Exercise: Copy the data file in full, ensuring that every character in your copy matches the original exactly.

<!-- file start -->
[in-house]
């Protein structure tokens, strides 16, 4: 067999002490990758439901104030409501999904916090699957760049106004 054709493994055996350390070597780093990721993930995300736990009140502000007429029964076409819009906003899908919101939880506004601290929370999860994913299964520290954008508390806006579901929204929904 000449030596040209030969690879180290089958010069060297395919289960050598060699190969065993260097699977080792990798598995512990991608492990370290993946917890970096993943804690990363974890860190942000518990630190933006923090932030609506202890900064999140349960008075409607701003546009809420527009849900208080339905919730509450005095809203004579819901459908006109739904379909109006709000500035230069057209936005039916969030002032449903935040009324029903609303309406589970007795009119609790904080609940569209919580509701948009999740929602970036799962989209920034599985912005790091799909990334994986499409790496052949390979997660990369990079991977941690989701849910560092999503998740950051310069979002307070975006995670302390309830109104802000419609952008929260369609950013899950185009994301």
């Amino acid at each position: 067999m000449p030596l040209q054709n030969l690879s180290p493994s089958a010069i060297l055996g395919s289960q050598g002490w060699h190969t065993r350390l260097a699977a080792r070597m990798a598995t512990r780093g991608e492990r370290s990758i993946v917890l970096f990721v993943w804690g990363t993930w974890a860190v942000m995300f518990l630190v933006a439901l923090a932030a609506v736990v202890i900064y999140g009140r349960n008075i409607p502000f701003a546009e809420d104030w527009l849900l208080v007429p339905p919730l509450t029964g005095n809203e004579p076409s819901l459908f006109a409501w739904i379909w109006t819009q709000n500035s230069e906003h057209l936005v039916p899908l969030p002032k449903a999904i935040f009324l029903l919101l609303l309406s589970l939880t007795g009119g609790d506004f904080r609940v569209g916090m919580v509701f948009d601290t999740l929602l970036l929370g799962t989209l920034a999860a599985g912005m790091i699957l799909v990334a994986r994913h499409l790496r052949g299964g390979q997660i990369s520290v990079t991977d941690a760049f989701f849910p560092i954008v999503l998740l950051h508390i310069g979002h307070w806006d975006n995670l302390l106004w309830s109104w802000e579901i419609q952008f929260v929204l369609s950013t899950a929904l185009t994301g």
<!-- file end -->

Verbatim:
[in-house]
């Protein structure tokens, strides 16, 4: 067999002490990758439901104030409501999904916090699957760049106004 054709493994055996350390070597780093990721993930995300736990009140502000007429029964076409819009906003899908919101939880506004601290929370999860994913299964520290954008508390806006579901929204929904 000449030596040209030969690879180290089958010069060297395919289960050598060699190969065993260097699977080792990798598995512990991608492990370290993946917890970096993943804690990363974890860190942000518990630190933006923090932030609506202890900064999140349960008075409607701003546009809420527009849900208080339905919730509450005095809203004579819901459908006109739904379909109006709000500035230069057209936005039916969030002032449903935040009324029903609303309406589970007795009119609790904080609940569209919580509701948009999740929602970036799962989209920034599985912005790091799909990334994986499409790496052949390979997660990369990079991977941690989701849910560092999503998740950051310069979002307070975006995670302390309830109104802000419609952008929260369609950013899950185009994301």
């Amino acid at each position: 067999m000449p030596l040209q054709n030969l690879s180290p493994s089958a010069i060297l055996g395919s289960q050598g002490w060699h190969t065993r350390l260097a699977a080792r070597m990798a598995t512990r780093g991608e492990r370290s990758i993946v917890l970096f990721v993943w804690g990363t993930w974890a860190v942000m995300f518990l630190v933006a439901l923090a932030a609506v736990v202890i900064y999140g009140r349960n008075i409607p502000f701003a546009e809420d104030w527009l849900l208080v007429p339905p919730l509450t029964g005095n809203e004579p076409s819901l459908f006109a409501w739904i379909w109006t819009q709000n500035s230069e906003h057209l936005v039916p899908l969030p002032k449903a999904i935040f009324l029903l919101l609303l309406s589970l939880t007795g009119g609790d506004f904080r609940v569209g916090m919580v509701f948009d601290t999740l929602l970036l929370g799962t989209l920034a999860a599985g912005m790091i699957l799909v990334a994986r994913h499409l790496r052949g299964g390979q997660i990369s520290v990079t991977d941690a760049f989701f849910p560092i954008v999503l998740l950051h508390i310069g979002h307070w806006d975006n995670l302390l106004w309830s109104w802000e579901i419609q952008f929260v929204l369609s950013t899950a929904l185009t994301g």